The ability to communicate effectively with other individuals plays a critical role in the lives of all animals. Whether we are examining how moths attract a mate, ground squirrels convey information about nearby predators, or chimpanzees maintain positions in a dominance hierarchy, communication systems are involved. Here, I provide a primer about the types of communication signals used by animals and the variety of functions they serve. Animal communication is classically defined as occurring when “...the action of or cue given by one organism [the sender] is perceived by and thus alters the probability pattern of behavior in another organism [the receiver] in a fashion adaptive to either one both of the participants” (Wilson 1975). While both a sender and receiver must be involved for communication to occur (Figure 1), in some cases only one player benefits from the interaction. For example, female Photuris fireflies manipulate smaller, male Photinus fireflies by mimicking the flash signals produced by Photinus females. When males investigate the signal, they are voraciously consumed by the larger firefly (Lloyd 1975; Figure 2). This is clearly a case where the sender benefits and the receiver does not. Alternatively, in the case of fringe-lipped bats, Trachops cirrhosus , and tungara frogs, Physalaemus pustulosus , the receiver is the only player that benefits from the interaction. Male tungara frogs produce advertisement calls to attract females to their location; while the signal is designed to be received by females, eavesdropping fringe-lipped bats also detect the calls, and use that information to locate and capture frogs (Ryan et al . 1982). Despite these examples, there are many cases in which both the sender and receiver benefit from exchanging information. Greater sage grouse nicely illustrate such “true communication”; during the mating season, males produce strutting displays that are energetically expensive, and females use this honest information about male quality to choose which individuals to mate with (Vehrencamp et al . 1989).

Figure 1 A model of animal communication.

Figure 2:  Photinus fireflies. Courtesy of Tom Eisner.

Signal Modalities

Animals use a variety of sensory channels, or signal modalities, for communication. Visual signals are very effective for animals that are active during the day. Some visual signals are permanent advertisements; for example, the bright red epaulets of male red-winged blackbirds, Agelaius phoeniceus, which are always displayed, are important for territory defense. When researchers experimentally blackened epaulets, males were subject to much higher rates of intrusion by other males (Smith 1972). Alternatively, some visual signals are actively produced by an individual only under appropriate conditions. Male green anoles, Anolis carolinensis, bob their head and extend a brightly colored throat fan (dewlap) when signaling territory ownership. Acoustic communication is also exceedingly abundant in nature, likely because sound can be adapted to a wide variety of environmental conditions and behavioral situations. Sounds can vary substantially in amplitude, duration, and frequency structure, all of which impact how far the sound will travel in the environment and how easily the receiver can localize the position of the sender. For example, many passerine birds emit pure-tone alarm calls that make localization difficult, while the same species produce more complex, broadband mate attraction songs that allow conspecifics to easily find the sender (Marler 1955). A particularly specialized form of acoustic communication is seen in microchiropteran bats and cetaceans that use high-frequency sounds to detect and localize prey. After sound emission, the returning echo is detected and processed, ultimately allowing the animal to build a picture of their surrounding environment and make very accurate assessments of prey location. Compared to visual and acoustic modalities, chemical signals travel much more slowly through the environment since they must diffuse from the point source of production. Yet, these signals can be transmitted over long distances and fade slowly once produced. In many moth species, females produce chemical cues and males follow the trail to the female’s location. Researchers attempted to tease apart the role of visual and chemical signaling in silkmoths, Bombyx mori , by giving males the choice between a female in a transparent airtight box and a piece of filter paper soaked in chemicals produced by a sexually receptive female. Invariably, males were drawn to the source of the chemical signal and did not respond to the sight of the isolated female (Schneider 1974; Figure 3). Chemical communication also plays a critical role in the lives of other animals, some of which have a specialized vomeronasal organ that is used exclusively to detect chemical cues. For example, male Asian elephants, Elaphus maximus , use the vomeronasal organ to process chemical cues in female’s urine and detect if she is sexually receptive (Rasmussen et al . 1982).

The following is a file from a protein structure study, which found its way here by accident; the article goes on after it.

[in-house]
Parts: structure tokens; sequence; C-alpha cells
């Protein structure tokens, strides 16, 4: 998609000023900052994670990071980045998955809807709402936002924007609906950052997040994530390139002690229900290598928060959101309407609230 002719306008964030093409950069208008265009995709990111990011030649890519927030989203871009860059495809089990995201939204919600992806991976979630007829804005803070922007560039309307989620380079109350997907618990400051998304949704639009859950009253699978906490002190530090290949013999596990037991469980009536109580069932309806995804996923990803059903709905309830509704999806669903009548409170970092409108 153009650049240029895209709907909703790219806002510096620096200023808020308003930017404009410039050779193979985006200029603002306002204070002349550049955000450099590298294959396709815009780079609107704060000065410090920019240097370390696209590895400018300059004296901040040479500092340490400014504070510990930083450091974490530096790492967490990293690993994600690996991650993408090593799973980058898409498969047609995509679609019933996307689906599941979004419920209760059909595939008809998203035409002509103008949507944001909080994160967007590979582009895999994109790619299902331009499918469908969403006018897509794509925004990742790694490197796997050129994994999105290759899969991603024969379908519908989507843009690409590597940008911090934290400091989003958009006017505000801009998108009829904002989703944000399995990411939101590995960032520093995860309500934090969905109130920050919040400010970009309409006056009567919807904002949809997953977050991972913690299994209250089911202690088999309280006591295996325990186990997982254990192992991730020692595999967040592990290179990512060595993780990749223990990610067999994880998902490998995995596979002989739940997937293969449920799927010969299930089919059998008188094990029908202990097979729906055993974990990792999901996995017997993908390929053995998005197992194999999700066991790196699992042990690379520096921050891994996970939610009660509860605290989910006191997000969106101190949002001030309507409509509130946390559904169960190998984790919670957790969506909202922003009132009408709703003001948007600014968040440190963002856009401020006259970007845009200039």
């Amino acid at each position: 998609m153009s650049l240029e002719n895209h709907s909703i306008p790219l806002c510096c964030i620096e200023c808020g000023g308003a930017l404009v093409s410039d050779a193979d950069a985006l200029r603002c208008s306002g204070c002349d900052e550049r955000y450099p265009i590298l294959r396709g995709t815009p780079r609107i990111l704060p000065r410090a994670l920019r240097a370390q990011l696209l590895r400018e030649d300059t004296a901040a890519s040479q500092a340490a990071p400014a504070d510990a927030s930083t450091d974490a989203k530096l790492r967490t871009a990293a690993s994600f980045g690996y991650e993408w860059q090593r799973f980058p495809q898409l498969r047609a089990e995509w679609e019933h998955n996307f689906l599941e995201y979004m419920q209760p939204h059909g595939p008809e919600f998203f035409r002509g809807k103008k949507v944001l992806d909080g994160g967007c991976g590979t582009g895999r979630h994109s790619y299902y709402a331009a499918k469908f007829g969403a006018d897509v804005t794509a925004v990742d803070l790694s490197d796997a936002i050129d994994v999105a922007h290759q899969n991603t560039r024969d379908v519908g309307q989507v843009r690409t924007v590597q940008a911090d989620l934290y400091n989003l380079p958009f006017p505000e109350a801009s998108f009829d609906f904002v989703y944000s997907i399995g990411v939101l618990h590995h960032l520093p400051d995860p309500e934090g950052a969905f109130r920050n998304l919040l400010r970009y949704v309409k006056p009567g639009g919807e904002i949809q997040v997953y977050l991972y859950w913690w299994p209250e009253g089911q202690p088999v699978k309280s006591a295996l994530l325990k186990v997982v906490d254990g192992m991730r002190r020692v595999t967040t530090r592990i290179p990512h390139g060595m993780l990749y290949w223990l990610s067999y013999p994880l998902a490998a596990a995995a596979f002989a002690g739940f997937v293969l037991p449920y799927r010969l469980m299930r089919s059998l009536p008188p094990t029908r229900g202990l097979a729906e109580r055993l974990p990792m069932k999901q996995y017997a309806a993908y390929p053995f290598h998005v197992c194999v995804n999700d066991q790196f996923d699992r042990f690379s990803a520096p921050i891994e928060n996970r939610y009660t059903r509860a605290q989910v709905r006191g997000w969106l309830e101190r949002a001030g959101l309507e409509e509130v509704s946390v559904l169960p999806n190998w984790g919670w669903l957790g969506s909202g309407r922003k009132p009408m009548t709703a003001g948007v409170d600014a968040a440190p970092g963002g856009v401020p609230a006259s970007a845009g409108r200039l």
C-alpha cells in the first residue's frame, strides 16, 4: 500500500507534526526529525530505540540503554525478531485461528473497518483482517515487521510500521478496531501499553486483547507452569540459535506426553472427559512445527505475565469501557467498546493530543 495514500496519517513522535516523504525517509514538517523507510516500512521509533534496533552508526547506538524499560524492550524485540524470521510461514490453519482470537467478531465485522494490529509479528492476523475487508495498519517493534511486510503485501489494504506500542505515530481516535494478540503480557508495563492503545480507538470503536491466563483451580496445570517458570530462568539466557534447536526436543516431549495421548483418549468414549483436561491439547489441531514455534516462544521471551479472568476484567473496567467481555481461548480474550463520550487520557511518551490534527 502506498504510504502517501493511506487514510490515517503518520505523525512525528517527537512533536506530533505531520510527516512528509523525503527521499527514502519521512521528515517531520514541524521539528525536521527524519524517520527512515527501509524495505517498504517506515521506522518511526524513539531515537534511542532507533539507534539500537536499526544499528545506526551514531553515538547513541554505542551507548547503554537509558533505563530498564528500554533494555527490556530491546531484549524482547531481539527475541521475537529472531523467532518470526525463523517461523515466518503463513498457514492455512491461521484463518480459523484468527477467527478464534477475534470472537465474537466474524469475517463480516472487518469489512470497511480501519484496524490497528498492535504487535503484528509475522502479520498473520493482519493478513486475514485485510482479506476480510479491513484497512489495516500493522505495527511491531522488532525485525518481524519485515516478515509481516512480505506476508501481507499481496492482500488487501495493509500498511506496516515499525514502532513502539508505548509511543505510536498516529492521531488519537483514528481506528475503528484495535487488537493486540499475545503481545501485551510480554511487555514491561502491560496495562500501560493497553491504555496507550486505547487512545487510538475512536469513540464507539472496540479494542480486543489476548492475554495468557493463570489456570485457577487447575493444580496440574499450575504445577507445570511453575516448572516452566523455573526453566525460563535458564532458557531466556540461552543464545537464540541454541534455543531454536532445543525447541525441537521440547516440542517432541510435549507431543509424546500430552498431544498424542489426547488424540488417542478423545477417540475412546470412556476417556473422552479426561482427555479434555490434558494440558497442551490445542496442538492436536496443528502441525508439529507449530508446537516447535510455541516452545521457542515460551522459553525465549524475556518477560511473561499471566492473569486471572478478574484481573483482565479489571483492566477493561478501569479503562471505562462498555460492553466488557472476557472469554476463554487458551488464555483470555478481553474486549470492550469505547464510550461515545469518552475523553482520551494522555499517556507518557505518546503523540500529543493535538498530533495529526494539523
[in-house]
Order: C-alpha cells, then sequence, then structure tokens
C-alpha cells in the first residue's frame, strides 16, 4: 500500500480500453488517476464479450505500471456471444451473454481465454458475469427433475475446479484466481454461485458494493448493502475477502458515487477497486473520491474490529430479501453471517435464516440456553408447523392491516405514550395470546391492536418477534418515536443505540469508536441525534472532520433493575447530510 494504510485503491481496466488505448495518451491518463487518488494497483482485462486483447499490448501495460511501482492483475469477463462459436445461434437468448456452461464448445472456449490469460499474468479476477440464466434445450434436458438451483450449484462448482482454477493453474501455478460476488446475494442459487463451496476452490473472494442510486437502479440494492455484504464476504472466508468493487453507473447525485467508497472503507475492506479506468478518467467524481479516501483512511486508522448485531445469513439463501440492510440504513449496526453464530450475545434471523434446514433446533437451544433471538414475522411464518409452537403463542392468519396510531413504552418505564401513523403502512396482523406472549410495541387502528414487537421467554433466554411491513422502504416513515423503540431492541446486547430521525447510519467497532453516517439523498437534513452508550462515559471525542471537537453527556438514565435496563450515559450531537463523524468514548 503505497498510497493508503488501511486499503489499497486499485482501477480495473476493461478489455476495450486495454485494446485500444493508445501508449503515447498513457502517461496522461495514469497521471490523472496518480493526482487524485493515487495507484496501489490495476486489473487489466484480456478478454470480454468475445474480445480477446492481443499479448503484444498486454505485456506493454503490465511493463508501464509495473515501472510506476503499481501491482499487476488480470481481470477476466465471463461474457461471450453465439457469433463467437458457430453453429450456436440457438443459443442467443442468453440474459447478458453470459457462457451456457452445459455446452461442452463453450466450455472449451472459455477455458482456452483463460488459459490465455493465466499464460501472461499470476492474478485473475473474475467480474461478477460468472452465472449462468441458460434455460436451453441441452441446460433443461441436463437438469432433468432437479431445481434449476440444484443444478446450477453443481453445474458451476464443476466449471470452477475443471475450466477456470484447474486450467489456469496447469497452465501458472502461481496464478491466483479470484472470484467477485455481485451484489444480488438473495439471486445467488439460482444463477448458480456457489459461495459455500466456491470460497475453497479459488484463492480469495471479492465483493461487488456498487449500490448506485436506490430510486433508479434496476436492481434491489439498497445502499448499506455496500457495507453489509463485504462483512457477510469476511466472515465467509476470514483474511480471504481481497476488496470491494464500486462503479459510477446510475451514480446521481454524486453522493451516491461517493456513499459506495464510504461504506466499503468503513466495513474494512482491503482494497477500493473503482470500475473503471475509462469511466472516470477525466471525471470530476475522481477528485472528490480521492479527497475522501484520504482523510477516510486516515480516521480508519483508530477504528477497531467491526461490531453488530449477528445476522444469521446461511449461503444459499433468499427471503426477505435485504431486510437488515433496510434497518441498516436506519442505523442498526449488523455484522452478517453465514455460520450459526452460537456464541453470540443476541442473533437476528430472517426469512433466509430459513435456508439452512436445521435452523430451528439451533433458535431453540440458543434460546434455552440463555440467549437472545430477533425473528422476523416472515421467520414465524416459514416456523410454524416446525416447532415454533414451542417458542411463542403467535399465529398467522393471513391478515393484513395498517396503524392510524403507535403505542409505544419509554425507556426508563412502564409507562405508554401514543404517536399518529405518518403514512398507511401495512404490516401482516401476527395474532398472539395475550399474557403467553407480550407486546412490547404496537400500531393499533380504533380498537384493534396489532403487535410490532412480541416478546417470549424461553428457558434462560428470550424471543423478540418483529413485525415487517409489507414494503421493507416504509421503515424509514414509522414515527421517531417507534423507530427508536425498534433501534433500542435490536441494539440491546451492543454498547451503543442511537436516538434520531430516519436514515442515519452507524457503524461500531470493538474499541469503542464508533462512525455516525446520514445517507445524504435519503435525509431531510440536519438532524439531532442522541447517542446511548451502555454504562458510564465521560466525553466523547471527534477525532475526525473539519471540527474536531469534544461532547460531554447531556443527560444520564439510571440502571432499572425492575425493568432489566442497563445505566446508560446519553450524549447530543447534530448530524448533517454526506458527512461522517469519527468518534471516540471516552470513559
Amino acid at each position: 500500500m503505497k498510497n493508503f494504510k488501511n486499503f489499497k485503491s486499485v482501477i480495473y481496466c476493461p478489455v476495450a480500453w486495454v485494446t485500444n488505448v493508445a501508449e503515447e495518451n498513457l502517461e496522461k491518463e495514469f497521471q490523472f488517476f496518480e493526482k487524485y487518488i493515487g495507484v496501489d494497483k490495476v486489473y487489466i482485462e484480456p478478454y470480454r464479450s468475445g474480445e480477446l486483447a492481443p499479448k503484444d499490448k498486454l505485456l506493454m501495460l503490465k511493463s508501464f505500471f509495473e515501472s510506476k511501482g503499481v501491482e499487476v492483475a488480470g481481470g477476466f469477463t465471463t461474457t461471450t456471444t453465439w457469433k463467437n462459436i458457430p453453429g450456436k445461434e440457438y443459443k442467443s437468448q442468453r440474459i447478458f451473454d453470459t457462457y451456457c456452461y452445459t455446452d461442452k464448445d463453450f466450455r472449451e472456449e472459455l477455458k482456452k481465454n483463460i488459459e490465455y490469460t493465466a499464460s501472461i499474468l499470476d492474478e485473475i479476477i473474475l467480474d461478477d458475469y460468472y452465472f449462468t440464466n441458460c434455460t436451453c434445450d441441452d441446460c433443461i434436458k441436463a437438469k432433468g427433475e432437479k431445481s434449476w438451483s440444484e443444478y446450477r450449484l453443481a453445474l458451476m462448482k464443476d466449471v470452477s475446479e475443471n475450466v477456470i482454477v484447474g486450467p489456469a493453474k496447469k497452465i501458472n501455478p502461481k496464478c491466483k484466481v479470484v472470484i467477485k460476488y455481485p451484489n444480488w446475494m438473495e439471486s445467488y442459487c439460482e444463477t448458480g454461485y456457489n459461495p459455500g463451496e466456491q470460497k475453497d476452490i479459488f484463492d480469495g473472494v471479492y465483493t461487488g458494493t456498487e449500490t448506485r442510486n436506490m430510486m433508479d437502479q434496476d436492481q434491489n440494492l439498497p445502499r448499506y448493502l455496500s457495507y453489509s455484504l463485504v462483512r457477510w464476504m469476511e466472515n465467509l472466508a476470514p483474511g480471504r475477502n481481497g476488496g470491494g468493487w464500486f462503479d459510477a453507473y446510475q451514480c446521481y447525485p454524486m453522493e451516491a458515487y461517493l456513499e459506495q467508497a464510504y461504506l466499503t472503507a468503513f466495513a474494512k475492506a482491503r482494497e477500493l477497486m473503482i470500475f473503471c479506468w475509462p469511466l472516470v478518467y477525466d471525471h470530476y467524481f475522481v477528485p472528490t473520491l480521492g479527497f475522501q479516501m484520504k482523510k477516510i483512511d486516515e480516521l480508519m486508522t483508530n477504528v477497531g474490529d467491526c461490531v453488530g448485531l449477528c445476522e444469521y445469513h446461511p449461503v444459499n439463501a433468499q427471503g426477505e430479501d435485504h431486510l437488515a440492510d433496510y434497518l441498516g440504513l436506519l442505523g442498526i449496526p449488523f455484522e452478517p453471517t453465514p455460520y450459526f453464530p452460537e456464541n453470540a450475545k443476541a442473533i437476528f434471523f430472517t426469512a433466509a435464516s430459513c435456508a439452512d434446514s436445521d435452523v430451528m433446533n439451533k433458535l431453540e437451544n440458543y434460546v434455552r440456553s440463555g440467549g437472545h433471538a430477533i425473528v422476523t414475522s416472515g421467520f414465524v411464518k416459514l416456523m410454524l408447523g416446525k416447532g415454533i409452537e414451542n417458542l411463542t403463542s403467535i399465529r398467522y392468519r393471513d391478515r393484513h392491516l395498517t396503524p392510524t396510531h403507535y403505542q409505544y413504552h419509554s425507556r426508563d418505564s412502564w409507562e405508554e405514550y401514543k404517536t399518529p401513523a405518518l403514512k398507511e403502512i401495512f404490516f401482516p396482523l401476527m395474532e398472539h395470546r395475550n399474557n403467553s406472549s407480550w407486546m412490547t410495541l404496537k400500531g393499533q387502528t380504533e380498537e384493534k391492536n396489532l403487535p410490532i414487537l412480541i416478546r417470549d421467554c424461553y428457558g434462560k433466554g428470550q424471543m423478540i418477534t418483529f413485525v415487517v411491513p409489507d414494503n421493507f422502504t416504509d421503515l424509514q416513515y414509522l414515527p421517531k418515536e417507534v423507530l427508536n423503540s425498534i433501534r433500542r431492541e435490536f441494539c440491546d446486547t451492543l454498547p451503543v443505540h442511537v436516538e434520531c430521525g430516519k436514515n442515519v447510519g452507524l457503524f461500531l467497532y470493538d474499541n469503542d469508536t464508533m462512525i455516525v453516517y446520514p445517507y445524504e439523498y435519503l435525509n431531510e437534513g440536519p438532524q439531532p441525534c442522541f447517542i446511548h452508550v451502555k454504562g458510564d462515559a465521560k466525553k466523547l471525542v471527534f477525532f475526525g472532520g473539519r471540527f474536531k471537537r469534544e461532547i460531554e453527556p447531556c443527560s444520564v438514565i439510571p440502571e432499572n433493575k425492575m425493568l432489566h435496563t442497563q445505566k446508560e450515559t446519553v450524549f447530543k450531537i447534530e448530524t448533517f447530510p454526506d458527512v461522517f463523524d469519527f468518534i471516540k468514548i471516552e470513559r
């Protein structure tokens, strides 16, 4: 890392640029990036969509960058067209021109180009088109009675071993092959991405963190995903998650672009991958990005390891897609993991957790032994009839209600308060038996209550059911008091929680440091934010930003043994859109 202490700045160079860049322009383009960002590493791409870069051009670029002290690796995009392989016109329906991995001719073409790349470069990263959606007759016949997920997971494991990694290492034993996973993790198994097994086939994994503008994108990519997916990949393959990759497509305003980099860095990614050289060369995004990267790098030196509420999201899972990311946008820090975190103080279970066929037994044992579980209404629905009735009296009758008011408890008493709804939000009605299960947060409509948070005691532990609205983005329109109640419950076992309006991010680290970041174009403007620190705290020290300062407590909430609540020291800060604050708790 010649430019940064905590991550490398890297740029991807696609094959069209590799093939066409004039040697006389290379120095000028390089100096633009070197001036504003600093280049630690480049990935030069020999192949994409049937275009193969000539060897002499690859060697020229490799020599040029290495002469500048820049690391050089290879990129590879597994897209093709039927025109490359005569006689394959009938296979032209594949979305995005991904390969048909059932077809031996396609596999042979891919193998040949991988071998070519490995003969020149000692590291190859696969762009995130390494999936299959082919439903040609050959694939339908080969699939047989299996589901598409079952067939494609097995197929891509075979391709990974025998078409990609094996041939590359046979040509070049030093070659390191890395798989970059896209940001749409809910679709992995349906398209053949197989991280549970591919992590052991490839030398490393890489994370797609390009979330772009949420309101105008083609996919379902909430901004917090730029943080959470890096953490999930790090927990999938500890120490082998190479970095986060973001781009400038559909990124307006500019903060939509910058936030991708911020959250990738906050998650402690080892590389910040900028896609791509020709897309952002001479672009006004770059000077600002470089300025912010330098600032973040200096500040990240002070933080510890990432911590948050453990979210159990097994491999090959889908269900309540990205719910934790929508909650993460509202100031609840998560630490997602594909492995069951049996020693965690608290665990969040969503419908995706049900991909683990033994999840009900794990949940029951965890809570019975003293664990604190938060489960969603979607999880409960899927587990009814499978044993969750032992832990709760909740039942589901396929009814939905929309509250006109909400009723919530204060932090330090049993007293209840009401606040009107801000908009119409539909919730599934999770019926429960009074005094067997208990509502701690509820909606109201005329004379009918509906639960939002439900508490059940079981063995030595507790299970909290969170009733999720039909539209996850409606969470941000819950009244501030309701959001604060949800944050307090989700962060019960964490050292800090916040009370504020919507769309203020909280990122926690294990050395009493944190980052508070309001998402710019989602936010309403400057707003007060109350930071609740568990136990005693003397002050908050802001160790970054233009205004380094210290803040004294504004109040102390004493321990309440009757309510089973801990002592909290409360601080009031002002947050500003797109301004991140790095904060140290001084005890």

Figure 3 Male silkmoths are more strongly attracted to the pheromones produced by females (chemical signal) than the sight of a female in an airtight box (visual signal). Tactile signals, in which physical contact occurs between the sender and the receiver, can only be transmitted over very short distances. Tactile communication is often very important in building and maintaining relationship among social animals. For example, chimpanzees that regularly groom other individuals are rewarded with greater levels of cooperation and food sharing (de Waal 1989). For aquatic animals living in murky waters, electrical signaling is an ideal mode of communication. Several species of mormyrid fish produce species-specific electrical pulses, which are primarily used for locating prey via electrolocation, but also allow individuals searching for mates to distinguish conspecifics from heterospecifics. Foraging sharks have the ability to detect electrical signals using specialized electroreceptor cells in the head region, which are used for eavesdropping on the weak bioelectric fields of prey (von der Emde 1998).